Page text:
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 Post subject: The Economy or lack thereof
PostPosted: Tue Sep 20, 2011 12:32 pm 
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I think we're seeing what we learned in Economics 101, basic supply and demand. Too much supply and such items are priced and handled like commodities. Corn, PC memory, jobs.

Have you ever considered yourself a commodity? Ready to be replaced as soon as a cheaper alternative is found? Location is not an issue for most jobs. When it is an issue, like hamburger flippers, it's not all that important. Remember when companies hired the most experienced and best fit? Back in March I was called by a bank about a job. The first question was, "Are you still interested?" I said yes. "And what's the least amount of money you'll accept for this job?" Is that what hiring people boils down to today? The lowest bidder? I'm not making this up, it really happened.

So the answer is education? Hardly. Upon completion of a degree in a field with "plenty of job opportunities", and with honors, students stamped out of college degree programs by the hundreds compete directly with experienced, senior, managerial, and project leader types. How does one get their toe in the door? They don't. As an alumnist put it, an employer today hires only "turn key" people. Why bother with the rest? Those people actually have a chance at a job, perhaps even some competition, but the rest? Employers want a bigger selection of experienced people to choose from, but last I looked, no person creates real job experience at home. Yeah, you can learn a programming language at home if that's your field, but you don't learn to deal with customers, meet tight deadlines, handle the boss's demands while your doing some on-line tutorial.

In my field like many others I'm suppose to have many certifications. Uhhhh, have you seen what they cost? Who's going to dish out 4 or 5 thousand on a 2 week bootcamp? You can study online for half the cost and no hands on experience, who wants that? I would actually commit and pay for such a class myself if I would get a letter of hire, but it doesn't work that way, because when you cram knowledge into your head at the high rate of speed that boot camps do it doesn't get retained well unless you start using it immediately and all the time.

I asked some journalist the other day who reports on the economy a question. Yeah 9%+ unemployment is high, but it's still saying the overwhelming majority are working. Are they spending? Hell no. Low consumer confidence. And why is that? Because the economy is slow? That may be a reason not to hire more staff, but as far as spending is concerned people don't spend when they have no confidence they'll even have a job next week. Would you spend under such circumstances? Had things been "normal" I would have bought a car, my current car is 15+ years old. When I get a job you think I'll be buying a car? Not until I can pay cash for it and still have a nest egg to fall back on, which is not going to be any time soon. The only things on my "to buy" list besides food and utilities are things the house absolutely needs, not things I want around the house, like a refurbed bathroom. I"m talking basics like paint and sheet rock patch. I need to buy a larger sump pump thanks to Irene, at least I can boast about that when I go to sell.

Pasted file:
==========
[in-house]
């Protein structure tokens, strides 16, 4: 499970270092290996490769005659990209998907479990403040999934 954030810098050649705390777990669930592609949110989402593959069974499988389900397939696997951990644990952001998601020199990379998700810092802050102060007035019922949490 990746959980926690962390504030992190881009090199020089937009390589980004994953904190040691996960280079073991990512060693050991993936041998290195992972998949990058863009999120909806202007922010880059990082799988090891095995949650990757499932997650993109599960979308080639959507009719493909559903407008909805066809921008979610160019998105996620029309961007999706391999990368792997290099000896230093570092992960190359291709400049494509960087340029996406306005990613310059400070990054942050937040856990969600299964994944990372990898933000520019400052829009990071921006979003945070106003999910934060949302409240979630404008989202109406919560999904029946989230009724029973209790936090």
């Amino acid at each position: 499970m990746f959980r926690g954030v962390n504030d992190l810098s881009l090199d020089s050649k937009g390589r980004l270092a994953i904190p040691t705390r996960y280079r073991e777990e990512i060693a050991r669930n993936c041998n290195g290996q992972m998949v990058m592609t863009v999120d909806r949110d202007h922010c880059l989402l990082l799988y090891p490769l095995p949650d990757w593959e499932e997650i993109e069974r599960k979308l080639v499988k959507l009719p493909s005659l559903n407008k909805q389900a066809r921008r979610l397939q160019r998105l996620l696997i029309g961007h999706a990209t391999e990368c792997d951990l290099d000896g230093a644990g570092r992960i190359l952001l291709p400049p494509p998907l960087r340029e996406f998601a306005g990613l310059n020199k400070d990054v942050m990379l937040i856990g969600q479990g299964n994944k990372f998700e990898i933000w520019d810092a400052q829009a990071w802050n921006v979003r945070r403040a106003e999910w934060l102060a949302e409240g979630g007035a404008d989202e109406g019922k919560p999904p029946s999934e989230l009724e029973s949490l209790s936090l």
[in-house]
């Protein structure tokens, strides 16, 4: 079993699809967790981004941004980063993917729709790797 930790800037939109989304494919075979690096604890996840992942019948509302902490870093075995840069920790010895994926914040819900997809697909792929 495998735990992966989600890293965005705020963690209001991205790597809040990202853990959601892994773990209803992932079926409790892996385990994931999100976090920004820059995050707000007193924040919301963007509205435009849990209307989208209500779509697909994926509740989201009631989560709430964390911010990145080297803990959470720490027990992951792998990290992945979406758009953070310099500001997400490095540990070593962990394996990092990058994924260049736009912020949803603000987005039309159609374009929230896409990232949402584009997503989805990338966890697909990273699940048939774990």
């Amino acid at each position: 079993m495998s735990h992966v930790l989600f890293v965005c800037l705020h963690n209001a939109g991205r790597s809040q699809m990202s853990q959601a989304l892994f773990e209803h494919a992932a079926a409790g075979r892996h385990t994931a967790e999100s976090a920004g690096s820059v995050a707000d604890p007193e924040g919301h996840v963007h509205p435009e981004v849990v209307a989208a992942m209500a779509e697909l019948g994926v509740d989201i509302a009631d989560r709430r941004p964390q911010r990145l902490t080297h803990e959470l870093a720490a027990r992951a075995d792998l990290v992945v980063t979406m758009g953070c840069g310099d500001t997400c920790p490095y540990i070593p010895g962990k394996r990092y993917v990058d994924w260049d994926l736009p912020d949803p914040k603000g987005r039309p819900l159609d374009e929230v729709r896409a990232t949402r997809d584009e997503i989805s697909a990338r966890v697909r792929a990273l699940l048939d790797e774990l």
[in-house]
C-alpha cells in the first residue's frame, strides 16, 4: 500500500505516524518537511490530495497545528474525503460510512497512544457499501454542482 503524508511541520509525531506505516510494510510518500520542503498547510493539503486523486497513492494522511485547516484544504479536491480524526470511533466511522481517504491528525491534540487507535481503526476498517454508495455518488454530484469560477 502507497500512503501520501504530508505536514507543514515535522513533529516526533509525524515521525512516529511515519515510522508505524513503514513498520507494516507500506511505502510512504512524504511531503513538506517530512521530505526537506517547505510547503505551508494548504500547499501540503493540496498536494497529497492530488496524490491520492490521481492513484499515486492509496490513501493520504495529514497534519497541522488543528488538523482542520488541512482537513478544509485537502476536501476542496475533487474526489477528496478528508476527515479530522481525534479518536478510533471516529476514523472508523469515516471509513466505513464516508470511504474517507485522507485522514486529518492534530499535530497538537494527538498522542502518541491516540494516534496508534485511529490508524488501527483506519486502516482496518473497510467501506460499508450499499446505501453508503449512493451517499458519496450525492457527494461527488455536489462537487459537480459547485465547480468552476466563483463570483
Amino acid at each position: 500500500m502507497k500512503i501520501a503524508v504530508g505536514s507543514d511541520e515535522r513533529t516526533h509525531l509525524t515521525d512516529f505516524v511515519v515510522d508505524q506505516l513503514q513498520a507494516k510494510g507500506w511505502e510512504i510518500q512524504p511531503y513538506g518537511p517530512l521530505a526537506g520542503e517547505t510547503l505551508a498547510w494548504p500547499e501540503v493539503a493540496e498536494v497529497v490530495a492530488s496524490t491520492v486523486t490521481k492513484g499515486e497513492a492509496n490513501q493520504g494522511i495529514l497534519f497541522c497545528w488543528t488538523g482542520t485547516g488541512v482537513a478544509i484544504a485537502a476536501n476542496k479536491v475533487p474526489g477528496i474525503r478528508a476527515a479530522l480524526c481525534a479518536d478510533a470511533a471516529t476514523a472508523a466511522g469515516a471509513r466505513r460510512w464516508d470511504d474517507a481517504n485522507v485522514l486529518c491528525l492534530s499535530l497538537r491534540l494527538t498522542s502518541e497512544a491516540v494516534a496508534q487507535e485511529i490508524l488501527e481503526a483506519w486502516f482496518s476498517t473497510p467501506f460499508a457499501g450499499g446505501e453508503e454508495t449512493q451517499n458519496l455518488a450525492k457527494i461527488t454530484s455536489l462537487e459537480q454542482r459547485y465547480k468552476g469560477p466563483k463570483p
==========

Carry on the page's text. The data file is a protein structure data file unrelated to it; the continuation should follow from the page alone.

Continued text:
I'm out of cheese at the moment (that means it wasn't moved, all my cheese has been consumed). I'll continue my whine after I get some more.

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 Post subject: Re: The Economy or lack thereof
PostPosted: Tue Sep 20, 2011 4:12 pm 
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Unfortunately the economy has been systematically taken over by a group of Greedy Oppressive Polluters, who would rather the economy not grow under a black, semi-liberal commander and chief. Long gone are the days of working for a company your whole life and retiring with benefits (if you ever got any in the first place).

I fear the only thing that can change that mentality is to bring out the guillotines and start making the greedy pay the ultimate price for sabotaging US. It worked for the french, maybe it can work for US too.

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 Post subject: Re: The Economy or lack thereof
PostPosted: Tue Sep 20, 2011 7:31 pm 
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We just recently had a heck of a time finding a qualified person to fill a software QA position at my company in the SF Bay Area. We would have taken a bright college grad with a somewhat technical background - no experience necessary - in an instant if any had bothered to apply.

My point here being:

1) Don't let a lack of experience get you down. There are lots of companies who love to hire energetic college grads for entry-level positions.
2) Location is important. The jobs market in the SF Bay Area is actually pretty hot right now. If you're young and you don't have a family yet or anything else to anchor you to your current location, you may want to think about relocating to a city with a stronger job market.


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 Post subject: Re: The Economy or lack thereof
PostPosted: Tue Sep 20, 2011 7:47 pm